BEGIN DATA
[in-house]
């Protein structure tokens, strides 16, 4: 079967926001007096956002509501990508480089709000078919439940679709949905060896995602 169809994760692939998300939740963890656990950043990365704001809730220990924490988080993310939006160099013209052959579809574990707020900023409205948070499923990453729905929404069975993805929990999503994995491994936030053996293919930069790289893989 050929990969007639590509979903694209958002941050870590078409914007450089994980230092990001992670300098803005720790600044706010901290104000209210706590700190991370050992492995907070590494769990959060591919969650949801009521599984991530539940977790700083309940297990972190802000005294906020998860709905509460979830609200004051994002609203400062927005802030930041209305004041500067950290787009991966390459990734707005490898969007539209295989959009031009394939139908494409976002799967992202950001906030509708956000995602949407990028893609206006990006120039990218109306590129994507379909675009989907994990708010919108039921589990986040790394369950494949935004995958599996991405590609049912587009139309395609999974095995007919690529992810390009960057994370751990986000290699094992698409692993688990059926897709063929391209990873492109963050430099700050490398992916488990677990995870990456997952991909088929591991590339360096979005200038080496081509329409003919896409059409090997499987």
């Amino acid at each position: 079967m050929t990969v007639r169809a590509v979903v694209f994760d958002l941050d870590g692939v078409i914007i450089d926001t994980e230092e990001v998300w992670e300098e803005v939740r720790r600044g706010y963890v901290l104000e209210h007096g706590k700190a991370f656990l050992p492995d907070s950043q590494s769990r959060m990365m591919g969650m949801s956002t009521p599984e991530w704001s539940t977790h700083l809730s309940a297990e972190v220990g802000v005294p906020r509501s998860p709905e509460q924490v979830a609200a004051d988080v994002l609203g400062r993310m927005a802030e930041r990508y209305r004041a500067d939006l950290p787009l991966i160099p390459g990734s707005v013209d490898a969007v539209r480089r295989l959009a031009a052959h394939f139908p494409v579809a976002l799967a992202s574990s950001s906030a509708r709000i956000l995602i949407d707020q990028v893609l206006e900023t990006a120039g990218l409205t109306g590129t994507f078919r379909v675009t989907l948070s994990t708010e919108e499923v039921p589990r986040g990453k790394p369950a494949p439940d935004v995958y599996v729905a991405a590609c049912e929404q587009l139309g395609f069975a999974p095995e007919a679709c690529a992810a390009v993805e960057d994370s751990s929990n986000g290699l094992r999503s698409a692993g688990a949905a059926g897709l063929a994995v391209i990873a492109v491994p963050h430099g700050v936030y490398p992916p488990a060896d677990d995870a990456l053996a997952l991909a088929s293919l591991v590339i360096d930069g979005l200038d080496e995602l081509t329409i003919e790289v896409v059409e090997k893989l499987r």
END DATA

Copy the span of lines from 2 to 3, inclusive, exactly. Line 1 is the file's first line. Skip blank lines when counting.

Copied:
């Protein structure tokens, strides 16, 4: 079967926001007096956002509501990508480089709000078919439940679709949905060896995602 169809994760692939998300939740963890656990950043990365704001809730220990924490988080993310939006160099013209052959579809574990707020900023409205948070499923990453729905929404069975993805929990999503994995491994936030053996293919930069790289893989 050929990969007639590509979903694209958002941050870590078409914007450089994980230092990001992670300098803005720790600044706010901290104000209210706590700190991370050992492995907070590494769990959060591919969650949801009521599984991530539940977790700083309940297990972190802000005294906020998860709905509460979830609200004051994002609203400062927005802030930041209305004041500067950290787009991966390459990734707005490898969007539209295989959009031009394939139908494409976002799967992202950001906030509708956000995602949407990028893609206006990006120039990218109306590129994507379909675009989907994990708010919108039921589990986040790394369950494949935004995958599996991405590609049912587009139309395609999974095995007919690529992810390009960057994370751990986000290699094992698409692993688990059926897709063929391209990873492109963050430099700050490398992916488990677990995870990456997952991909088929591991590339360096979005200038080496081509329409003919896409059409090997499987």
């Amino acid at each position: 079967m050929t990969v007639r169809a590509v979903v694209f994760d958002l941050d870590g692939v078409i914007i450089d926001t994980e230092e990001v998300w992670e300098e803005v939740r720790r600044g706010y963890v901290l104000e209210h007096g706590k700190a991370f656990l050992p492995d907070s950043q590494s769990r959060m990365m591919g969650m949801s956002t009521p599984e991530w704001s539940t977790h700083l809730s309940a297990e972190v220990g802000v005294p906020r509501s998860p709905e509460q924490v979830a609200a004051d988080v994002l609203g400062r993310m927005a802030e930041r990508y209305r004041a500067d939006l950290p787009l991966i160099p390459g990734s707005v013209d490898a969007v539209r480089r295989l959009a031009a052959h394939f139908p494409v579809a976002l799967a992202s574990s950001s906030a509708r709000i956000l995602i949407d707020q990028v893609l206006e900023t990006a120039g990218l409205t109306g590129t994507f078919r379909v675009t989907l948070s994990t708010e919108e499923v039921p589990r986040g990453k790394p369950a494949p439940d935004v995958y599996v729905a991405a590609c049912e929404q587009l139309g395609f069975a999974p095995e007919a679709c690529a992810a390009v993805e960057d994370s751990s929990n986000g290699l094992r999503s698409a692993g688990a949905a059926g897709l063929a994995v391209i990873a492109v491994p963050h430099g700050v936030y490398p992916p488990a060896d677990d995870a990456l053996a997952l991909a088929s293919l591991v590339i360096d930069g979005l200038d080496e995602l081509t329409i003919e790289v896409v059409e090997k893989l499987r």